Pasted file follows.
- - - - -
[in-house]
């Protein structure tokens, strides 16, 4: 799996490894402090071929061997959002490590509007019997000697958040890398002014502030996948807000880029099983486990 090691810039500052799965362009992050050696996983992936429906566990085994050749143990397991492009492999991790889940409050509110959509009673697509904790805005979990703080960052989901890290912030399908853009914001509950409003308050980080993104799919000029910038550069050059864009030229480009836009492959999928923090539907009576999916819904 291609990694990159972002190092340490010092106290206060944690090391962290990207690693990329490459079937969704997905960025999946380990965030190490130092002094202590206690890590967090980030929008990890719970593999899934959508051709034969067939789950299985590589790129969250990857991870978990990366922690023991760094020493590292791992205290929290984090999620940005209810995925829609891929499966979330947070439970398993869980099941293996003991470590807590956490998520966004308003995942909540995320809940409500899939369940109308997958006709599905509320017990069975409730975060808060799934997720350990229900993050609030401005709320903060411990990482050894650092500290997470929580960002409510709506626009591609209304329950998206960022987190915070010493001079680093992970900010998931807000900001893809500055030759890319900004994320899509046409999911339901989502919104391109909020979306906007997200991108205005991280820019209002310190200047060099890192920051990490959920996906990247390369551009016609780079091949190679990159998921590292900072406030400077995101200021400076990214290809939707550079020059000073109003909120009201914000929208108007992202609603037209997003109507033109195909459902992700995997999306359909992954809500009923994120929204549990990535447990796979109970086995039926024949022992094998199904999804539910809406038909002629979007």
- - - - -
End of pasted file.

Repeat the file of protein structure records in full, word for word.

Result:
[in-house]
């Protein structure tokens, strides 16, 4: 799996490894402090071929061997959002490590509007019997000697958040890398002014502030996948807000880029099983486990 090691810039500052799965362009992050050696996983992936429906566990085994050749143990397991492009492999991790889940409050509110959509009673697509904790805005979990703080960052989901890290912030399908853009914001509950409003308050980080993104799919000029910038550069050059864009030229480009836009492959999928923090539907009576999916819904 291609990694990159972002190092340490010092106290206060944690090391962290990207690693990329490459079937969704997905960025999946380990965030190490130092002094202590206690890590967090980030929008990890719970593999899934959508051709034969067939789950299985590589790129969250990857991870978990990366922690023991760094020493590292791992205290929290984090999620940005209810995925829609891929499966979330947070439970398993869980099941293996003991470590807590956490998520966004308003995942909540995320809940409500899939369940109308997958006709599905509320017990069975409730975060808060799934997720350990229900993050609030401005709320903060411990990482050894650092500290997470929580960002409510709506626009591609209304329950998206960022987190915070010493001079680093992970900010998931807000900001893809500055030759890319900004994320899509046409999911339901989502919104391109909020979306906007997200991108205005991280820019209002310190200047060099890192920051990490959920996906990247390369551009016609780079091949190679990159998921590292900072406030400077995101200021400076990214290809939707550079020059000073109003909120009201914000929208108007992202609603037209997003109507033109195909459902992700995997999306359909992954809500009923994120929204549990990535447990796979109970086995039926024949022992094998199904999804539910809406038909002629979007």